In anticipation of a large order from US Airways, representatives from both Bombardier and Embraer met with US Airways executives at Washington Dulles International Airport on June 27 to pitch their respective products. Bombardier flew a 50-seat CRJ200 and a 70-seat CRJ700–the first destined for Mesa Air Group’s America West Express operation–while Embraer brought a 50-seat Continental Express ERJ-145 and displayed a mockup of a 70-seat Embraer 170 at an area hotel.

Although the ostensible lack of new airplane availability bred speculation that US Airways would negotiate for used CRJs once flown by Australia’s Kendall Airlines, an eventual requirement for some 400 jets has the airline maneuvering for delivery positions through lease deals with other operators. Meanwhile, in the wake of the post-September 11 sales lull and subsequent production rate cuts, Bombardier and Embraer can conceivably revisit plans to increase production to accommodate US Airways’ needs.

The proposed scope-clause amendment also limits the number of jets certified for 44 seats or fewer to 150, but it does not dictate with which Express carriers–affiliates or wholly owned–they may fly. The balance of the airplanes, consisting of medium-size (45 to 50 seats) and large (51 to 76 seats) regional jets, cannot exceed 315 units until the mainline fleet grows beyond a predetermined size depending on seat-capacity category. Although the existing authority for any US Airways Express affiliate to operate 70 medium-size RJs stays intact, the next 70 must go to a wholly owned carrier or an affiliate airline participating in what ALPA calls its “jets for jobs” program.

Under the program, most aspects of which appear in a scope-clause amendment that raised the airline’s RJ limit from 70 to 140 in April, furloughed US Airways pilots reserve the right to fly all regional jets placed with MidAtlantic Airways. Established under the operating certificate of defunct US Airways subsidiary Potomac Air, MidAtlantic began recruiting staff after the opening of its offices within US Airways’ existing facilities at RIDC Park West, near Pittsburgh International Airport, during the first week of June. The company plans to open MidAtlantic this fall.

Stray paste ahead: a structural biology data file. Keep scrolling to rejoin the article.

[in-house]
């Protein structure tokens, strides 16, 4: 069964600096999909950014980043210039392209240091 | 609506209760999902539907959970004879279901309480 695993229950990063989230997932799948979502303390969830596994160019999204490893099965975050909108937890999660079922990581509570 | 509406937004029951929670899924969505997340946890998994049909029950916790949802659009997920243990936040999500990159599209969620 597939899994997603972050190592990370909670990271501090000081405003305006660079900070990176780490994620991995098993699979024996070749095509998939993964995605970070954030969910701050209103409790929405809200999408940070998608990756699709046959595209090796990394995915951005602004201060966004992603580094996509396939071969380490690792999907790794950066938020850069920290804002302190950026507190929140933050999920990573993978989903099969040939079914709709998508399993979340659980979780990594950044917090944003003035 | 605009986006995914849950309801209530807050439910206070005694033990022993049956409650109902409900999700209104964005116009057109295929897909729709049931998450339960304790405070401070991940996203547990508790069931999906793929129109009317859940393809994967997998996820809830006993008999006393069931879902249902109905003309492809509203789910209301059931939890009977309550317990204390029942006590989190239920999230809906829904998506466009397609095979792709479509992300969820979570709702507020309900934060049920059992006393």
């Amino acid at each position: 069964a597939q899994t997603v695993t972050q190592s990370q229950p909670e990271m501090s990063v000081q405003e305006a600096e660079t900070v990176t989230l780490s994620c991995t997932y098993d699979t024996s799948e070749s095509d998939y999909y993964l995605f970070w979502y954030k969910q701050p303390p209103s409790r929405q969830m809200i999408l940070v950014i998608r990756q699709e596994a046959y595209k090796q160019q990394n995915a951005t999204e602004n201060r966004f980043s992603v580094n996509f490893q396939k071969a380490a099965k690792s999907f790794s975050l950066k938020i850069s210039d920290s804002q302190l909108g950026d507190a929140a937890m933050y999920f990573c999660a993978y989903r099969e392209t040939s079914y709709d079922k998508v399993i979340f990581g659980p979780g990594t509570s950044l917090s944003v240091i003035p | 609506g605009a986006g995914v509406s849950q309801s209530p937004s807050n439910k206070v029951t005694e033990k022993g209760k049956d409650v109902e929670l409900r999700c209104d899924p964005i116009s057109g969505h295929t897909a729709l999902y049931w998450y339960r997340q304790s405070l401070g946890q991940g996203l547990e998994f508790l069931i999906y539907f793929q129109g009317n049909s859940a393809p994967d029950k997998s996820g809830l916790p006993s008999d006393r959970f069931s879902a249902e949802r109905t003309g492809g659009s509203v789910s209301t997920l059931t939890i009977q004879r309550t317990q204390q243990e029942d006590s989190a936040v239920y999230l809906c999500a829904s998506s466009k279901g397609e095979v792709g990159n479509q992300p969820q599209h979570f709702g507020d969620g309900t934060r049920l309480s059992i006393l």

The “jets for jobs” agreement also grants the 1,070 furloughed US Airways pilots the right to staff half of the flying slots created by new regional jets at “participating” Express affiliates and wholly owned subsidiaries. Under the deal, all US Airways pilots flying for regional partners/subsidiaries must draw RJ captain’s rates of the airline for which they fly, regardless of seat occupied. As expected, that provision has drawn sharp criticism from regional pilots, who argue that the arrangement will result in a two-tier pay system for first officers.

Other aspects of the new tentative US Airways scope clause include a ban on regional airline flying between its Charlotte, Philadelphia and Pittsburgh hubs, or any other airport hosting at least 50 US Airways mainline departures. Of course, all of the language could become moot if the union and management fail to agree on the last two issues on their agenda–job security and financial returns for the pilots. ALPA has asked for equity participation, specifically the ability to exchange old, devalued stock options for new options, as well as a new stock issuance. It also wanted a guarantee that the company would not seek further wage relief from pilots in the event the company files for Chapter 11 bankruptcy. Finally, it continued to seek furlough protection for all pilots hired before Jan. 1, 1998, and a minimum block-hour commitment based on minimum fleet size of 290 aircraft.